What Does GDPR Mean for Online Casinos?Published June 7, 2018 by Ivan P
There's been a lot of hype about GDPR and how it would affect online casinos, but is there really a reason to be overly concerned about these new rules?
Everyone who has any kind of presence on the internet has probably heard (repeatedly) about GDPR. The new General Data Protection Regulation introduced in the European Union came into force on May 25 and it introduced some important changes in terms of how companies are supposed to gather, process, and utilize the personal data collected from their customer.
Being in an industry heavily dependent on the said data, online casinos have, naturally, been affected by these changes. However, the real question is, how big of a role will GDPR play moving forward and will it have a profound effect on the online casino business?
Logistics and Transparency
One thing that's often been said about GDPR is that it is a real logistics nightmare, especially for smaller companies. This is because the Regulation requires certain mechanisms in place to ensure the data protection and the full transparency. Namely, players are entitled to access to their data at all times and the casino must be able to provide them to them in a standard machine format such as XLS or CVS file.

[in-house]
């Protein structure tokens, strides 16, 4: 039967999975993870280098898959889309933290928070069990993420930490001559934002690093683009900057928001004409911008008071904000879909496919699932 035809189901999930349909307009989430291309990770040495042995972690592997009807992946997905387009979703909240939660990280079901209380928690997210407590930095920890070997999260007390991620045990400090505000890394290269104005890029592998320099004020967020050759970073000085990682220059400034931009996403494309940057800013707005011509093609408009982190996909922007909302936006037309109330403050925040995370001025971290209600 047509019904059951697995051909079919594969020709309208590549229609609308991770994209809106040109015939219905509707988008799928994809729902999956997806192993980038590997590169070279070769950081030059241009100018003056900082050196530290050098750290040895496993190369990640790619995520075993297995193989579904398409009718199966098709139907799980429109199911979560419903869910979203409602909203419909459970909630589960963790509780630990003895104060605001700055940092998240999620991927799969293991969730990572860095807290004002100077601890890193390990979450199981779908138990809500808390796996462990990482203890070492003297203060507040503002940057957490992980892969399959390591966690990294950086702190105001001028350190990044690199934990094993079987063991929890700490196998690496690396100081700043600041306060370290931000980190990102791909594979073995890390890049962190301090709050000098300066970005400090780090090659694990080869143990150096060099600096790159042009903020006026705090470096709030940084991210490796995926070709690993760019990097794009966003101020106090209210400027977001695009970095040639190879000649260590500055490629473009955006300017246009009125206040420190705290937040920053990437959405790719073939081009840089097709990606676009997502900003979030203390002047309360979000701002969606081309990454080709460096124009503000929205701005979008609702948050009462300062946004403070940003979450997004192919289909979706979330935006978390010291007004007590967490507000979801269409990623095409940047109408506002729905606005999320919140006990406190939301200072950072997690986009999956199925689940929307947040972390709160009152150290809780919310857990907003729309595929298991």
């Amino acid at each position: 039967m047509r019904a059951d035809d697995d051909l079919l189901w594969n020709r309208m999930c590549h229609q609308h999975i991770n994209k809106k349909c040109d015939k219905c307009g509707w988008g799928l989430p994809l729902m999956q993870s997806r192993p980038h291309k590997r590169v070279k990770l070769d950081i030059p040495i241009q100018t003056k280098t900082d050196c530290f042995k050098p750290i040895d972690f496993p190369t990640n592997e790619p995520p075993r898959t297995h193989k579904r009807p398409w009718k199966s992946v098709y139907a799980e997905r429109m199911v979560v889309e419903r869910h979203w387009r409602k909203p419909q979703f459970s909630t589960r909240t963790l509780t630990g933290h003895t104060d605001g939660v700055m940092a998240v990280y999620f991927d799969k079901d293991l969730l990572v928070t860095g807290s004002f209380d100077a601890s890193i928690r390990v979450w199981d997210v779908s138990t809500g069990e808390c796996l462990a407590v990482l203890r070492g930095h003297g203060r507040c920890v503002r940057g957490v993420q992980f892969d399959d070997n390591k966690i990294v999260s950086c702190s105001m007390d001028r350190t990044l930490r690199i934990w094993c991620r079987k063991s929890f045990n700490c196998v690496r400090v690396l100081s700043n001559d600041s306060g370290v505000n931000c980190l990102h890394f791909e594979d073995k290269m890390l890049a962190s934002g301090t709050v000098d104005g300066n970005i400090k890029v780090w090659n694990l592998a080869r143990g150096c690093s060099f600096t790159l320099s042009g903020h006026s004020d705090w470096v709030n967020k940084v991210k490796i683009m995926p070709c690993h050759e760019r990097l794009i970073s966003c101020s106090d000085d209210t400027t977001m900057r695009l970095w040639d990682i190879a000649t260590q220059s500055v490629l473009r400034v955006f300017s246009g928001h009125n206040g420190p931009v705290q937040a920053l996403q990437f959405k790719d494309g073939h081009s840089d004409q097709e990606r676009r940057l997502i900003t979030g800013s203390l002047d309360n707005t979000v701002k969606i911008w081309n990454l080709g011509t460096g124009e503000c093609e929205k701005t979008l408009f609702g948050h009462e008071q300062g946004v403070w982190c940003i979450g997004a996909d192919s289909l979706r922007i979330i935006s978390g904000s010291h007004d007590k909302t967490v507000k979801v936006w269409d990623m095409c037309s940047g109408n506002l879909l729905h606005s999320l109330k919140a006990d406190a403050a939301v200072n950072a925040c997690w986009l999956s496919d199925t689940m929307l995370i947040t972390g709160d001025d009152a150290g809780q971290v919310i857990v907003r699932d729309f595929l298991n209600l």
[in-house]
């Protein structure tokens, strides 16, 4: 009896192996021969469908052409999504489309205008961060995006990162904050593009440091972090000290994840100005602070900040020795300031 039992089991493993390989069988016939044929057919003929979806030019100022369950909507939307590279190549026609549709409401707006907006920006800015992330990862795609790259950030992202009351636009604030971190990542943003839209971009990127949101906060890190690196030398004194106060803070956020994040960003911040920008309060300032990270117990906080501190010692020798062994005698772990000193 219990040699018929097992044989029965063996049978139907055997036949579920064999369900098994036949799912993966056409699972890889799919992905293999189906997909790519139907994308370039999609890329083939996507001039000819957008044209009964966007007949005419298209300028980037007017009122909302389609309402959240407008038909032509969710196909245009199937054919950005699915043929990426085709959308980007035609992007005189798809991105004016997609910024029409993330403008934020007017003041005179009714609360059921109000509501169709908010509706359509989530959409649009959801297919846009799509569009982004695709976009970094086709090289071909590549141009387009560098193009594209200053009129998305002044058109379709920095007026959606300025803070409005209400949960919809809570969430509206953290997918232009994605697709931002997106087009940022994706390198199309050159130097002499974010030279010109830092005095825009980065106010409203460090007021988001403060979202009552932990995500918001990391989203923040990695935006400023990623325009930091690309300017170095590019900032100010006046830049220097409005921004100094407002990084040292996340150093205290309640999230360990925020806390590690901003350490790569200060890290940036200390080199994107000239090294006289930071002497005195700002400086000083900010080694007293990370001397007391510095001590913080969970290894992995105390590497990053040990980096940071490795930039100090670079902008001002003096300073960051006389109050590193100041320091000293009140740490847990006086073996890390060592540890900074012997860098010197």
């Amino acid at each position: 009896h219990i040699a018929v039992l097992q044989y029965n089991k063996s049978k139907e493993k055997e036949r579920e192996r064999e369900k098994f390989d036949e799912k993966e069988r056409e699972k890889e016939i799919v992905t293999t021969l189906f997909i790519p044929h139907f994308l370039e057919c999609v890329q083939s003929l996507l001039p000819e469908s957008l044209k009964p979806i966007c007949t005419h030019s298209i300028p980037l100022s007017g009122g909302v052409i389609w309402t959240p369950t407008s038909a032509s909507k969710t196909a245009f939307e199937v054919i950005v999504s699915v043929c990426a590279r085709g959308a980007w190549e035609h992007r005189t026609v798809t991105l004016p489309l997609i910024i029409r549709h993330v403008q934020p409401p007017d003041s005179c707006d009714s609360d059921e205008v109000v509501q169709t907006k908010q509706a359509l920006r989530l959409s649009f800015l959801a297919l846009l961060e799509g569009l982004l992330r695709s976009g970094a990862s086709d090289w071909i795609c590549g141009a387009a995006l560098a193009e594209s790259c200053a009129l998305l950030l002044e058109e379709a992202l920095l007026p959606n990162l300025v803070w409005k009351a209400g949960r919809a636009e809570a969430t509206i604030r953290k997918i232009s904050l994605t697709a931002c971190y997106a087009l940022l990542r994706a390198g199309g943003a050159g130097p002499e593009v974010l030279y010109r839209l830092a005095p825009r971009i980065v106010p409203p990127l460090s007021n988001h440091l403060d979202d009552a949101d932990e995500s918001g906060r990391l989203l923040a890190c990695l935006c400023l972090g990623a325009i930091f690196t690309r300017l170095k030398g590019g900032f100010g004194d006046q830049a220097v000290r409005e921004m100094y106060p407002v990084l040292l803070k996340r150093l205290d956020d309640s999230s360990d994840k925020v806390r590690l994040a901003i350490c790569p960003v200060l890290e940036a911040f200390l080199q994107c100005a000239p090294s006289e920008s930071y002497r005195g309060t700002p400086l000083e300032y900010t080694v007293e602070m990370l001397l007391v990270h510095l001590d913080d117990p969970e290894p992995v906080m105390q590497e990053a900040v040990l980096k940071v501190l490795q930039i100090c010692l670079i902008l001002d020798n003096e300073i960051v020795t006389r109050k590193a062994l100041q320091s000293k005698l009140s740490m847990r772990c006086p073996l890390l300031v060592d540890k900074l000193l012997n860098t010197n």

Talking about transparency, it shouldn't really affect online casinos that have been operating an honest business before as it only ensures the data gathered and kept by the company is revealed to the customer and the customer (player) has the right to know who has access to this information. Casinos can still use the info for the purposes of marketing and analysis to improve their businesses.
Erasure and Retention
One thing that is probably good for the players and not so good for the casinos is the fact GDPR introduces the right to erasure, meaning players have the right to ask the casino to close their account and remove any personal data stored on their servers. Once this happens, the player is pretty much lost to the casino.
What this means is that casinos will probably have to put more thought and effort into retention because every player is valuable and with new regulations it will be much easier to lose them for good. In the end, however, this can only be a good thing for everyone, as it will push the industry forward to come up with even better promos and take better care for the players. Happier players are much better for the casinos in the long run as well.
Nothing to Dread
Although there's been a lot of hype in the months leading to GDPR, it doesn't seem like that big of a deal. The new set of rules might be somewhat demanding from the logistics point of view but other than this, it shouldn't really be a big blow for online casinos at all. Once the initial adjustment period is over it will probably help create an even more enjoyable and transparent environment, which is something the industry as a whole should be aiming for anyways.